A very close friend of mine once told me that where you live reflects who you are. She said this after noticing that I had a tendency to move from place to place. If I applied my friend’s philosophy to where I live today, then she’d say that living in an unincorporated part of the east bay, in a town with no more than 20,000 people and where a rehabilitation center is a major city attraction, would probably translate that I have an aversion for organization, I prefer small crowds and I most likely have a drug problem. While most of this is untrue, my friend’s philosophy is not entirely wrong. Yes, in some cases where a person chooses to live can give an insight into his/her personality. Would a fashion forward stylist consider living in the country or would a recluse occupy a metropolitan loft? For the most part, we reside in places that makes sense for us, that helps us cultivate and manifest what is important.
But the tricky thing about human beings is that we change and evolve. What I wanted last year most likely isn’t applicable to this year. Where I wanted to live in my 20s is not necessarily the same place I want to be in my 30s. When I get married and have kids, would it make sense for me to live where a rehab center is just down the street? To a certain degree, I agree with my friend’s advise, but I question if there’s a more important angle to look at. Would it be more helpful that rather than analyzing why a person chooses to live where, that we focus on something else? Other wise, what does it say about me – a person who has moved at least 10 times in 10 years? Maybe I haven’t found a permanent home, but in the meantime I’ve learned a lot about myself during the process.
So in terms of living situations, I’m going to apply my own philosophy: picking a place to live is like picking a partner. We have a checklist of what we want. We enter with high hopes wanting a permanent outcome. We know it’s not going to be perfect, like relationships, we make compromises, we make adjustments, or we modify certain areas to make them more tolerable. But soon, we realize that certain qualities we once admired no longer seem that appealing and things begin to lose their luster. Then we find ourselves wanting to move on to bigger and better situations. Sometimes, like ending a relationship, we leave bitterly, sometimes gracefully, but we almost always walk away with having a profound understanding of ourselves.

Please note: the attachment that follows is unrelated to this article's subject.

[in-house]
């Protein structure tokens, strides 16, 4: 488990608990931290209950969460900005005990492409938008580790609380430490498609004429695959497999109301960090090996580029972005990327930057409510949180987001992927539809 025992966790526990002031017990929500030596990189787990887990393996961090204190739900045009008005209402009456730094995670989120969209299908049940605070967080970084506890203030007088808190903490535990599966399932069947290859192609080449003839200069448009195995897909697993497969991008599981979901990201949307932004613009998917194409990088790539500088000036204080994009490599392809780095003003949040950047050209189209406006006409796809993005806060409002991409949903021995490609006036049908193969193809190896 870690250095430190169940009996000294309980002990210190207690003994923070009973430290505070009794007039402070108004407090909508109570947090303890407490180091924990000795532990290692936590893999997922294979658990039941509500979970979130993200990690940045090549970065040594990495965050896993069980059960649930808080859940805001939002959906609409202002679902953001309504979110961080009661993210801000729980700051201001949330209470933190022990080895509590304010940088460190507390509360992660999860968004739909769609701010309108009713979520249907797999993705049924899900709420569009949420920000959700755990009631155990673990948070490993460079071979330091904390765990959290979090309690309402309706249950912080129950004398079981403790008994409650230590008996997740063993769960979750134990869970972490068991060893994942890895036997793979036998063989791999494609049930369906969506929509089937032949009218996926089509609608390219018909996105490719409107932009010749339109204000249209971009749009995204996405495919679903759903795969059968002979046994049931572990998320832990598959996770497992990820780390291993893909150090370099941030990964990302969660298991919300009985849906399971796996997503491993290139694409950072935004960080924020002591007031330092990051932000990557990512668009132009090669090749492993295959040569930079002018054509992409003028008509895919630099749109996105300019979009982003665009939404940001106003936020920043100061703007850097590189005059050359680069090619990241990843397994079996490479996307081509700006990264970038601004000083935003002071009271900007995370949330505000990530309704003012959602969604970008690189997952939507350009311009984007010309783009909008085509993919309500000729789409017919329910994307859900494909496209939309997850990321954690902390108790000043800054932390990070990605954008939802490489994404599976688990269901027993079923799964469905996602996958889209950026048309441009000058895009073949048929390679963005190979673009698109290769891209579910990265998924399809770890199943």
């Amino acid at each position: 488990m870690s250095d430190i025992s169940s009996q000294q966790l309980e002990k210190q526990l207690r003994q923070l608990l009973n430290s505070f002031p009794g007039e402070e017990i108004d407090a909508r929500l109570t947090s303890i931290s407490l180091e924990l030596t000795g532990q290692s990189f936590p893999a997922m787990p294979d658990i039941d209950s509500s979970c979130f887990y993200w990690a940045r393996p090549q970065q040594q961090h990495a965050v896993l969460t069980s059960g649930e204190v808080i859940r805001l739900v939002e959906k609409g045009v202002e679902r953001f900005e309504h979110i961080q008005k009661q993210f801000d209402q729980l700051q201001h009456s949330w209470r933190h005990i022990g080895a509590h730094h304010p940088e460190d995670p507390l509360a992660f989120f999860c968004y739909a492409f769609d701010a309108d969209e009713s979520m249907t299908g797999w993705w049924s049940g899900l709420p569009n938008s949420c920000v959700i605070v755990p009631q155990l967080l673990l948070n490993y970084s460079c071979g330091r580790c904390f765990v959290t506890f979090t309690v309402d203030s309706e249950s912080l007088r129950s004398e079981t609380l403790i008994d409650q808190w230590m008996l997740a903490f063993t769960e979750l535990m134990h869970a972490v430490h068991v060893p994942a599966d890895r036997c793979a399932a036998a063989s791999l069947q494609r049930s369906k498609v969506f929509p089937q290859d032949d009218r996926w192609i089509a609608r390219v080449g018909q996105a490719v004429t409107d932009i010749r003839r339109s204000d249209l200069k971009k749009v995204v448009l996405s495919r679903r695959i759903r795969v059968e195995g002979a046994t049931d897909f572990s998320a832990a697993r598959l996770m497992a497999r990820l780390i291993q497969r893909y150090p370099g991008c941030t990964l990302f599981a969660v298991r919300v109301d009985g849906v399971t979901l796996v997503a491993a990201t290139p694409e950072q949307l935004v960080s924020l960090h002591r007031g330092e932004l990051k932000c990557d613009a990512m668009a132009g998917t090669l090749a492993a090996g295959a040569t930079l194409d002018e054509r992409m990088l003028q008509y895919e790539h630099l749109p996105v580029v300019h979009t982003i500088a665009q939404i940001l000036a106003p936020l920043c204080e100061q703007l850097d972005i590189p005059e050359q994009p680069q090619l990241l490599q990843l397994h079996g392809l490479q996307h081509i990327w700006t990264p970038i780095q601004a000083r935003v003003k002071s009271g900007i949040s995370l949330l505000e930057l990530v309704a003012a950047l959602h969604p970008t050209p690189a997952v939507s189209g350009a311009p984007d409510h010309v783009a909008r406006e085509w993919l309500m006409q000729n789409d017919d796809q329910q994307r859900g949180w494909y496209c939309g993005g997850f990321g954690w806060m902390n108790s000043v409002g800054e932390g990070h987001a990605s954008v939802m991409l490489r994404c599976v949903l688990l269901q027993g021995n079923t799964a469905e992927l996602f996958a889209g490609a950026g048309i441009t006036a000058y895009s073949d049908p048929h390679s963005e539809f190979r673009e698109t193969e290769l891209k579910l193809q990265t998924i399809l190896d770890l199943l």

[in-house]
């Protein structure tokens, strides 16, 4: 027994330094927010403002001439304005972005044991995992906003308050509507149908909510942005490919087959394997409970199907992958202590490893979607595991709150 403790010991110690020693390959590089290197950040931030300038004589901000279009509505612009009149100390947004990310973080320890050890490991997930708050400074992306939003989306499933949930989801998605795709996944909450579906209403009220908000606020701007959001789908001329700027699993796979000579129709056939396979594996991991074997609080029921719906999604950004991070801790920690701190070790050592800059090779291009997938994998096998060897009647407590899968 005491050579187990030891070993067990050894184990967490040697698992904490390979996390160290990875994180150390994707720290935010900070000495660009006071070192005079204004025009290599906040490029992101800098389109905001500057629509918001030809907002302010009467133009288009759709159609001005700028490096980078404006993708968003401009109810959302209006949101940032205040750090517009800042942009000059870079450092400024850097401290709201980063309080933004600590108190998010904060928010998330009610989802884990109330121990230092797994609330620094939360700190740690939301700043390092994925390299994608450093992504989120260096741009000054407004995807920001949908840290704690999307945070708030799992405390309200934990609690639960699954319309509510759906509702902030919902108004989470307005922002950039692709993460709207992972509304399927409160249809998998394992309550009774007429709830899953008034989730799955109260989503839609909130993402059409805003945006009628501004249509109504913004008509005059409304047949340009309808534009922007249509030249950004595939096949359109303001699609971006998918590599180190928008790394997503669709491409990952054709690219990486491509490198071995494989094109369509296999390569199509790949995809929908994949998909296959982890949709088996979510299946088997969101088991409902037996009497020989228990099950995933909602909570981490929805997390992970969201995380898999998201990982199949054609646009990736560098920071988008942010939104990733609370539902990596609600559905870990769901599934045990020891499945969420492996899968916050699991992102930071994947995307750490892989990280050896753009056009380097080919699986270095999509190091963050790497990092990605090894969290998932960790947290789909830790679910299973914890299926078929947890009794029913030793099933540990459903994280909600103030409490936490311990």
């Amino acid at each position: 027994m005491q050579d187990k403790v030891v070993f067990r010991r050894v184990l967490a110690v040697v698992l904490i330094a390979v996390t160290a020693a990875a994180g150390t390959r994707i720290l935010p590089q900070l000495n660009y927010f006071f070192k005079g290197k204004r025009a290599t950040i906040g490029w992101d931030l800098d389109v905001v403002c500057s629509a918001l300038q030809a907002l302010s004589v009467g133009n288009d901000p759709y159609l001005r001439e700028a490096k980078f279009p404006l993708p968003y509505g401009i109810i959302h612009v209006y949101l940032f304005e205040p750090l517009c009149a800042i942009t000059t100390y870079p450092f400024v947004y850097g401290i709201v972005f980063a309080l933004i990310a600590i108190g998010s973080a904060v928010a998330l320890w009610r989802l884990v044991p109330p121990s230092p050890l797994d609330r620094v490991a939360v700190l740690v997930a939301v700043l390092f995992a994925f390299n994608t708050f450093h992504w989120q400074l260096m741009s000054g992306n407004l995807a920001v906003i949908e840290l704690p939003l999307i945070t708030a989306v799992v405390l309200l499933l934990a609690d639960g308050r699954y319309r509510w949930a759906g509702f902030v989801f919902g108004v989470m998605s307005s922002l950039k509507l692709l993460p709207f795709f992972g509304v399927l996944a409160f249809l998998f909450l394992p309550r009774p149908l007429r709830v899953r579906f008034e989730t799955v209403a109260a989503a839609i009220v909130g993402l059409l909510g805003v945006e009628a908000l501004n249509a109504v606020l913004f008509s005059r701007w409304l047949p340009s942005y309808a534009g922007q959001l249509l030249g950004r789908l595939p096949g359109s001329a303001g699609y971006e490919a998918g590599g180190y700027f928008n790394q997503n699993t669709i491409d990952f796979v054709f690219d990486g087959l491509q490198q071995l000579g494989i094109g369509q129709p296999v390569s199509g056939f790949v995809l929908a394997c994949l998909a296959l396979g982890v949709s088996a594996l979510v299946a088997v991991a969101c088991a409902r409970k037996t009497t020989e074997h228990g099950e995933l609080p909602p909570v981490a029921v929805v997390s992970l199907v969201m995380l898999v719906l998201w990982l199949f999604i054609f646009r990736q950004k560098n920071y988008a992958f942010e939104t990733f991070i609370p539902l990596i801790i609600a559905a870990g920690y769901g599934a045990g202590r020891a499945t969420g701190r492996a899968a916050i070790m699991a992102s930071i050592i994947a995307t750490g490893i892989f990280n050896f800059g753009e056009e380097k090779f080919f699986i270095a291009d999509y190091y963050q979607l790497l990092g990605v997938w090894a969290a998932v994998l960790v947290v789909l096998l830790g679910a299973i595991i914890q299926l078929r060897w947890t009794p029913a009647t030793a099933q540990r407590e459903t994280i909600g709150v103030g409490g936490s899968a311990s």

For example, when I moved away to go to college I had a lot of opportunities to choose from. I was accepted to UC Davis, UCLA, Sac State and Sf State, all places where most of my friends were attending schools. Yet, I was 21 and rather than focusing on practical reasons, I focused on impractical reasons. I wanted to live as far away from family and friends and fully immerse myself in a place I had never been– which is why I chose San Diego State University. While it didn’t have as strong as an English program as UCLA, for me at the time, it wasn’t important. And like any new relationship, in the beginning months of my time in San Diego, I was truly enamored! I took in all that she had to offer– beautiful beaches, amazing weather, friendly people, delicious food, and a fun night life. After living up in bay area for most of my life, naturally all of San Diego’s urban qualities struck me. And I indulged in all of it.
But one peculiar thing happened to me in the middle of my stay in San Diego– I experienced a lot of personal trauma in a relatively short amount of time, which lead to a deep depression. I even gained about 35 pounds in the course of 4 months. I don’t want to get into the specifics of the situation because I’ll explain it in a later blog, but it was a sensitive time for me, one filled with a lot of insecurity, uncertainty and doubt. Worst of all, the people I depended on the most lived very far from me. Sure we spoke on the phone, but there’s nothing like genuine human interaction when you’re facing tumultuous decisions. It would have been a lot easier to get through the situation with a familiar support system because the friends and roommates I recently met just couldn’t suffice. I quickly learned that even though I was considered an adult and technically on my own, there were certain areas in my life that I didn’t want to face alone.
But I still didn’t move. I was curious to see if I was independent as I thought I was. In fact, in the apex of my emotional storm, I was quite impressed with how resilient I became. I began going to church. I sought counseling. I focused on school. I looked for ways to channel my frustration and learned that through prayer, reflection and determination, an inner strength can form. Having independence and being self-reliant are powerful things. And I probably would not have been able to see these sides of me had I not made the brave decision to stay and ride the wave. Also, it would have been my own chagrin to choose the easier route.
So while most people move to San Diego for the sun and beaches, my time in San Diego was a significantly different experience. I didn’t become the beach bunny frolicking on the sand that most people tend to become; my experience towards the end, for the most part was one filled with lamented feelings. Yet, my relationship with San Diego, is one that I would never change. When it was time for me to move on, I had mixed feelings. Part of me felt like I needed to give it a second chance, yet part of me felt that it didn’t matter. So much had been done that the only natural thing to do now was to move on.